A two-part series by Suzanna on perfume gender bending: Fragrances for Men That Work for Women.
My significant other and Charlie Chaplin have something in common, and it’s not that both are comedians. The similarity is that both wear or wore Mitsouko, Guerlain’s legendary peachy, mossy chypre. I must say my significant other wears Mitsouko with an elegant swagger that I—a Mitsouko lover—could never pull off. And it’s not just Mitsouko that gets co-opted for the guy; it’s also Tan Rokka Aki, Chanel Cuir de Russie, and Donna Karan Black Cashmere that are likewise shared.
None of these fragrances is marketed to men; rather, they have always been on the distaff side. However, tonally they seem closer to masculine scents than to feminine ones. They feature stronger uses of woods, spice, and leather than do traditional women’s scents, and while in some instances they might be sweeter or more floral than the usual masculine, they are only just over that line. Here are some of my personal picks for scents that smell terrific on men without any prettifying.
It might come as a surprise to find iris-centric Hermès Hiris on my list, but this cool floral with an undertone of almond and carrot is a kissing cousin to the great iris-based masculine Dior Homme. In Hiris, the iris is fragile, metallic, and is supported by a kingly earthiness against which plays out the cosmetic quality of the iris; viewed this way it is a intrigue of opposites and all the more special on a man.
Along the same lines is Chanel No 19, another with iris that on me has always been too sharp but on a man is bracing and elegant, the epitome of a refined outdoors. Also from Hermès (a house that is more genderless than most) comes Eau des Merveilles, which contains no floral notes and whose fruity notes are flip-flopped with the woody and salty ambergris base (NB: Elixir version is sticky like a lollipop.)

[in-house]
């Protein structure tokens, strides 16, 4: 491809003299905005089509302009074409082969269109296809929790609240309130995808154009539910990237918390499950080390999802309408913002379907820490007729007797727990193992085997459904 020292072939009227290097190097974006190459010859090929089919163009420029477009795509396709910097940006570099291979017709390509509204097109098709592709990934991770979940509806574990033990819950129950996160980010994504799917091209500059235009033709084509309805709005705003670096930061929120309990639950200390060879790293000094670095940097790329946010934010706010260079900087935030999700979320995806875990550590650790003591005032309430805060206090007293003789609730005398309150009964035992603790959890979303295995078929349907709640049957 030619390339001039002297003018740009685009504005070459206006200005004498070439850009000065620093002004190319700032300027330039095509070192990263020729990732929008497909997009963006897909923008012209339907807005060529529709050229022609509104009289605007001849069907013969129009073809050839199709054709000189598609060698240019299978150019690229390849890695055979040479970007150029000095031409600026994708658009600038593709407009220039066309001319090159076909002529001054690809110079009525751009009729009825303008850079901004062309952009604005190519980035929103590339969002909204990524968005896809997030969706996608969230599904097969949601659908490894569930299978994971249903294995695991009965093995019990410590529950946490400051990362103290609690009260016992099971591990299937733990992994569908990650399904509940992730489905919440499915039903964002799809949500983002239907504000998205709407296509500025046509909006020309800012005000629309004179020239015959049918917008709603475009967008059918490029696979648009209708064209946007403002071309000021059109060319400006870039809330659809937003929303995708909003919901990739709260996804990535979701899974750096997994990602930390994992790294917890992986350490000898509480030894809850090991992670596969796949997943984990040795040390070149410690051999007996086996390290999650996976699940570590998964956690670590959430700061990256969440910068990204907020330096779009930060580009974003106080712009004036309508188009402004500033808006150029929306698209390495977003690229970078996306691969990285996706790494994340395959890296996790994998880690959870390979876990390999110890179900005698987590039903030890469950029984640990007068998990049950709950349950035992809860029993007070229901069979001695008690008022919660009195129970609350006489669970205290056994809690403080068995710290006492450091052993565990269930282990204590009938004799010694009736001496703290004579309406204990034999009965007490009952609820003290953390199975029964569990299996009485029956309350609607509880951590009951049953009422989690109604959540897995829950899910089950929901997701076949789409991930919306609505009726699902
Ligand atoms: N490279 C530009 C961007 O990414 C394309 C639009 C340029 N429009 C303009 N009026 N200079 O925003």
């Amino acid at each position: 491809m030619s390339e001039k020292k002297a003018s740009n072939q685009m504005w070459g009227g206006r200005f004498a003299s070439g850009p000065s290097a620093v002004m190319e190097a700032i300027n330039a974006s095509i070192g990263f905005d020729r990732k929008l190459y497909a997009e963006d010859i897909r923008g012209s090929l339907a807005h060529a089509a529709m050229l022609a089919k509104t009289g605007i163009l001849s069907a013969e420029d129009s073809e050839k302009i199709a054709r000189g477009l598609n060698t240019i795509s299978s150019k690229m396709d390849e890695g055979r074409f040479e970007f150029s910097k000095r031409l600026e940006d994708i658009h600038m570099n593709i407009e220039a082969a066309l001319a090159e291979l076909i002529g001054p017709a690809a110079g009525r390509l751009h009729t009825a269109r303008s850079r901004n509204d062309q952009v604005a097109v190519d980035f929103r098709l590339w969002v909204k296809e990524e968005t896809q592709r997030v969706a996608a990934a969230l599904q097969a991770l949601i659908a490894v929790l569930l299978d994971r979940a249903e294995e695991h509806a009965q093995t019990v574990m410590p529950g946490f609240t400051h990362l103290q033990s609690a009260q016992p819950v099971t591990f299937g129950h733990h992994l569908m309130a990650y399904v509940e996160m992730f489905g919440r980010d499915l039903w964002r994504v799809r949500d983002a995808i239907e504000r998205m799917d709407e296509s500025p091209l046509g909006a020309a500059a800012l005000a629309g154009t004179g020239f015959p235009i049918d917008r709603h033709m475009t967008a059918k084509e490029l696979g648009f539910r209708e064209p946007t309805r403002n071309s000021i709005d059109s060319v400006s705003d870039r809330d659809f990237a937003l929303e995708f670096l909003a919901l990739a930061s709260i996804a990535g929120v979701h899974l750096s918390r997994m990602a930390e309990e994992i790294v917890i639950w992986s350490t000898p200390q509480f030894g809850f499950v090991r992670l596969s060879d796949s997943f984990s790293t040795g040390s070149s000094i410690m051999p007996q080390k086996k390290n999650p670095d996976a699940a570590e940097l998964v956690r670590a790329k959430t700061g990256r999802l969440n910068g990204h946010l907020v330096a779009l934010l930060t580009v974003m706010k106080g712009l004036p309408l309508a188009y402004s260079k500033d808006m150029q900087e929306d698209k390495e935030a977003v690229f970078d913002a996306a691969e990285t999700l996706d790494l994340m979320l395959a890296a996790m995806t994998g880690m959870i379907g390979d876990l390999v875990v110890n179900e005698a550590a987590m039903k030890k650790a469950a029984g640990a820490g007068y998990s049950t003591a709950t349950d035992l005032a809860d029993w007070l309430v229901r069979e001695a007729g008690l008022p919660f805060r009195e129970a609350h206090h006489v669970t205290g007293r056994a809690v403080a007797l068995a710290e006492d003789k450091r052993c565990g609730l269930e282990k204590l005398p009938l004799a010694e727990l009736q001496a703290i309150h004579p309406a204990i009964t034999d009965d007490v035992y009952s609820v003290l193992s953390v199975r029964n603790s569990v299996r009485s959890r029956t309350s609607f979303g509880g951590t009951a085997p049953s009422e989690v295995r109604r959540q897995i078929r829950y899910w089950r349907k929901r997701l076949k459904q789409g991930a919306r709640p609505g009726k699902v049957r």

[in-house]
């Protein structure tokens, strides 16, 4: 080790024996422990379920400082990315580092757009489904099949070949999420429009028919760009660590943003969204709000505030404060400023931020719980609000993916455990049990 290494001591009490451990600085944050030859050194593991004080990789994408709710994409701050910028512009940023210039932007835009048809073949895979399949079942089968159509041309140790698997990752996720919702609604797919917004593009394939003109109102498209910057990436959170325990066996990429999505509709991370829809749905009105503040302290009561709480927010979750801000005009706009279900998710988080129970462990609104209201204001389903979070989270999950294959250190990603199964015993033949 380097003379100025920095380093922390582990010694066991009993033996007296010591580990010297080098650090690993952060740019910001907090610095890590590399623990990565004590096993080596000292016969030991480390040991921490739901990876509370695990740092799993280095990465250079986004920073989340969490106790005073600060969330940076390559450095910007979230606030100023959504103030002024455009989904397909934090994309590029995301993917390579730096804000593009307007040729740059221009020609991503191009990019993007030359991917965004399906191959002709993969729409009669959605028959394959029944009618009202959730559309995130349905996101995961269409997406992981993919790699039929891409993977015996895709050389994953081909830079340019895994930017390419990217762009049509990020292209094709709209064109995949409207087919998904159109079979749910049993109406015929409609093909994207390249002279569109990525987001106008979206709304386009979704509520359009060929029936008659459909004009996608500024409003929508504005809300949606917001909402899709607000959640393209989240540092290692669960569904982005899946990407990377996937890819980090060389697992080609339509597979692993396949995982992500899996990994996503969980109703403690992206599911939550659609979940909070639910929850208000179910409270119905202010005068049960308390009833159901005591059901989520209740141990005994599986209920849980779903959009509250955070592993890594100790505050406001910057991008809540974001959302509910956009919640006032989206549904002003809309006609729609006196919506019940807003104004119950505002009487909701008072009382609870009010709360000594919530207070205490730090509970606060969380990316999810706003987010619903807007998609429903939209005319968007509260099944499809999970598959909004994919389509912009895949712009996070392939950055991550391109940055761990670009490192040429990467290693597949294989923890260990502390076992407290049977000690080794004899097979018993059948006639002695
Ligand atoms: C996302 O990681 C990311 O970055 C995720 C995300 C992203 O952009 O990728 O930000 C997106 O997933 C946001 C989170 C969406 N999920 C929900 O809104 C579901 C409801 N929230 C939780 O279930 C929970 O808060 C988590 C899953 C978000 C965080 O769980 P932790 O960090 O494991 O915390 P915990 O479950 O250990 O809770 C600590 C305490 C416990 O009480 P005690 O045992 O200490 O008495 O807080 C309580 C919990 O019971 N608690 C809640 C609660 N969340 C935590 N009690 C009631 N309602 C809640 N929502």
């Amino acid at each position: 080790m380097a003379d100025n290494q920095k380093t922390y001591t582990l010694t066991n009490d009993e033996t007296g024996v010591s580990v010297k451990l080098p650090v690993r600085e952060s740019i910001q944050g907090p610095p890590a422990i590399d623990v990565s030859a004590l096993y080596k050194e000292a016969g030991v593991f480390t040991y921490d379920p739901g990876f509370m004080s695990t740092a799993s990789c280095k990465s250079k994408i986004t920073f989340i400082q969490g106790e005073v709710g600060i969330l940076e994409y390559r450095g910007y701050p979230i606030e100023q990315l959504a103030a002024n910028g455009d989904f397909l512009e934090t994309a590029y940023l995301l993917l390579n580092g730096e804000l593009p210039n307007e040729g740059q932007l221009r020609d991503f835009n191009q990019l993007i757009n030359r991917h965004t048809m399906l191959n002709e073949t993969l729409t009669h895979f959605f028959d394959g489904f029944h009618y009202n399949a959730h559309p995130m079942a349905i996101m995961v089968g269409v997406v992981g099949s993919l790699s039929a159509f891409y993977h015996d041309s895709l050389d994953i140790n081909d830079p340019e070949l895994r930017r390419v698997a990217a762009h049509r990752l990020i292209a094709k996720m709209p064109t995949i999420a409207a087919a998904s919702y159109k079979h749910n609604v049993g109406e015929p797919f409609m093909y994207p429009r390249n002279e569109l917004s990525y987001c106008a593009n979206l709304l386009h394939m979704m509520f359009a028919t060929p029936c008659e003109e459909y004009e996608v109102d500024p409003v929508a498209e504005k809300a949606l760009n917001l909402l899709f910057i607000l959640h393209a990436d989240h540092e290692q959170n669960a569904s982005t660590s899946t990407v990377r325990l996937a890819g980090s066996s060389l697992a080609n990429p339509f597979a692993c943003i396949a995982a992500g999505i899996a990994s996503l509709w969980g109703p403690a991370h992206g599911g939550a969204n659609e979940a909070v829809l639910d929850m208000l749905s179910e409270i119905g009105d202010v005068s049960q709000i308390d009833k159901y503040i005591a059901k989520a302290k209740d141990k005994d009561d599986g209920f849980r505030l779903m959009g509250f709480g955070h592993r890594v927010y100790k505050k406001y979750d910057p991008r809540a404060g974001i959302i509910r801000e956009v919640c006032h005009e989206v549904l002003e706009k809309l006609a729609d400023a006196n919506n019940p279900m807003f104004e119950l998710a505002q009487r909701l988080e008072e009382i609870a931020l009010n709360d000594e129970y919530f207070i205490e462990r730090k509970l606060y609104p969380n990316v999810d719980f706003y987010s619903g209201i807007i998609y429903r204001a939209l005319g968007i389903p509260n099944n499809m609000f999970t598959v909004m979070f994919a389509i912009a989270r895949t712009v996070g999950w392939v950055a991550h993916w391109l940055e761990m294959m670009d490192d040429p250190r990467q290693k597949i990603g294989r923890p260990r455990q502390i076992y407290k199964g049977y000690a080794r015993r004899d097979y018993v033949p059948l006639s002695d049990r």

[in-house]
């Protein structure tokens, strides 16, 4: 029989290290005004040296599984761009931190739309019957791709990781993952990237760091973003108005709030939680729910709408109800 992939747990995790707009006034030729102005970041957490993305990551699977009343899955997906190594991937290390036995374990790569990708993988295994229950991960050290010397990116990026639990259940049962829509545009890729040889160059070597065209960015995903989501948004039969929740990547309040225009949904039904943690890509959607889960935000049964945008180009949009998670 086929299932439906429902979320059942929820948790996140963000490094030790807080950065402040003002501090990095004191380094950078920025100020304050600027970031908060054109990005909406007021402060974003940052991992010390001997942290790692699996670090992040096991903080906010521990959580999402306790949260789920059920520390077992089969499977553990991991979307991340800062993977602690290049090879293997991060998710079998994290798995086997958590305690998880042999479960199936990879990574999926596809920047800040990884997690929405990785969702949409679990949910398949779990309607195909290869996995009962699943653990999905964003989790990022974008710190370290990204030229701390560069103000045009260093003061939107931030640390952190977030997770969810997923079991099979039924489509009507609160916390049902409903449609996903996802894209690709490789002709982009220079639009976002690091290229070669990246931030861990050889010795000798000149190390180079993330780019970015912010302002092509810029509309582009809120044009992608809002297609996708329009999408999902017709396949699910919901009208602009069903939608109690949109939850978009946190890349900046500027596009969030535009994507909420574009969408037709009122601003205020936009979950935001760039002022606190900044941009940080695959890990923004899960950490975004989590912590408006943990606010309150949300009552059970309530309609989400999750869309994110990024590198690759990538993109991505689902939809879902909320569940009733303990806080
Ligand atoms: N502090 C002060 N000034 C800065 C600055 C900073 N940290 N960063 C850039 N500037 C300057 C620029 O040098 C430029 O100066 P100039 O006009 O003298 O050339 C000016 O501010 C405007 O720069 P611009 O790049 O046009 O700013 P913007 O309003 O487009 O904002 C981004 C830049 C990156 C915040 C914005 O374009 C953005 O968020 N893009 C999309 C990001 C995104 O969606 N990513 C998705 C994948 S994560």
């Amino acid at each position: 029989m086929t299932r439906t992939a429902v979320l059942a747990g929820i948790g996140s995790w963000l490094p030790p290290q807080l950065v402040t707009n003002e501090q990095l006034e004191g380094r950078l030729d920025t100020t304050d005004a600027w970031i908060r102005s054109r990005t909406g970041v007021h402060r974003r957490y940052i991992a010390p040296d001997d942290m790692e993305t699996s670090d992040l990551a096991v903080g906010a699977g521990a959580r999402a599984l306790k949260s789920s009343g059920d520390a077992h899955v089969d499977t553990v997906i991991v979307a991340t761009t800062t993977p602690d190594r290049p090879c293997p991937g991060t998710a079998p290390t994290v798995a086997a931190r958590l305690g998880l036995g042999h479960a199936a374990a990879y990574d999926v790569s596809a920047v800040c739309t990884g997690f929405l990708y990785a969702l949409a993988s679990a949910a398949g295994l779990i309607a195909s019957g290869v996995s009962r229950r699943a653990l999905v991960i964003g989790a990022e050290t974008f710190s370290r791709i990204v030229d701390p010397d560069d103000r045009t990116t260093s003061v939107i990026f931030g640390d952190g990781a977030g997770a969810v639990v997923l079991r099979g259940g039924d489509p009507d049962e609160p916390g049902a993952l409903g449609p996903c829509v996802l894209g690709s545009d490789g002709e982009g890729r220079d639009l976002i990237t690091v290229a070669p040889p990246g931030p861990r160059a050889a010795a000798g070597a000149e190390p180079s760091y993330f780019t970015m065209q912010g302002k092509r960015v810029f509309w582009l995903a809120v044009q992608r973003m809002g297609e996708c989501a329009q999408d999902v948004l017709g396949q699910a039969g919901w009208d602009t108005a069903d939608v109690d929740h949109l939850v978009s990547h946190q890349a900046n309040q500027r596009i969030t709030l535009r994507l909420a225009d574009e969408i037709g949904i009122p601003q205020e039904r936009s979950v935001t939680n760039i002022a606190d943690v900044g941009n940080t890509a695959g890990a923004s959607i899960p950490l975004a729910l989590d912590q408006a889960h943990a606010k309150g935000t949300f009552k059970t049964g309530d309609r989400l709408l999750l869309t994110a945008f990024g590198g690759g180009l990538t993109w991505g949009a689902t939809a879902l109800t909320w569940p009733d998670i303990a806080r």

Frédéric Malle Portrait of a Lady is much closer to a classic men’s scent than it is to a woman’s; while rose is the central note it is a dry rose suffused with patchouli and a touch of oud. The name is unfortunate, although a certain type of man might be able to get away with saying, “It’s Portrait of a Lady. What of it?” and cease all comment. Such darker roses are ideal for men; to this suggestion we might also add Neela Vermeire Creations Mohur.
Neela Vermeire crops up again with Trayee, my favorite incense scent. I would follow to the ends of the earth anyone wearing it, male or female, it’s that good. This is a worse than embarrassing description, but Trayee blows me away with its sacred language of incense, myrrh, and oud. Men, take note.
Serge Lutens Féminité du Bois is feminine by name only; while the first iteration for Shiseido contained a more pungent cedar note, the reissue, with its more pronounced spices and less assertive plum is, tested blind, almost sure to be mistaken for a masculine by the average perfume buyer. Again, I love smooth woods and sweet spices on me and on men; perhaps we will kindle something interesting when worn a deux?
Tabac Blond, Caron’s famous fragrance is toughened up with leather and tobacco enough that it is easily worn by men, especially the type that might still don a boutonniere. Where is such a man, you ask? Well, I’ve seen them in the South, wearing white linen and a hat in the summer, with a boutonniere affixed to the lapel. To me, that’s an image of the forgotten South, the more genteel one, and carnation on a man has always been devastatingly sexy to me.
A lamented bygone fragrance that I preferred on men (who seem to carry a sweaty note better) is Alexander McQueen’s cumin-raunchy Kingdom. The lotion, with its shriveled rose note, was even more alluring than the perfume. This is one fragrance that likely failed early by being on the wrong side of the counter. That it was sweaty and sexual made it potentially vulgar on a woman; it depended on how the cumin reacted with the skin. But on a man, it was a radiant, almost carnal delight, assuming one liked a guy with a bit of a glow to him.
Which feminine fragrances do you think are suitable for men?
Suzanna is traveling, so she may not reply to comments right away.
Image: kabuki, a classical Japanese dance-drama in which men play women’s roles.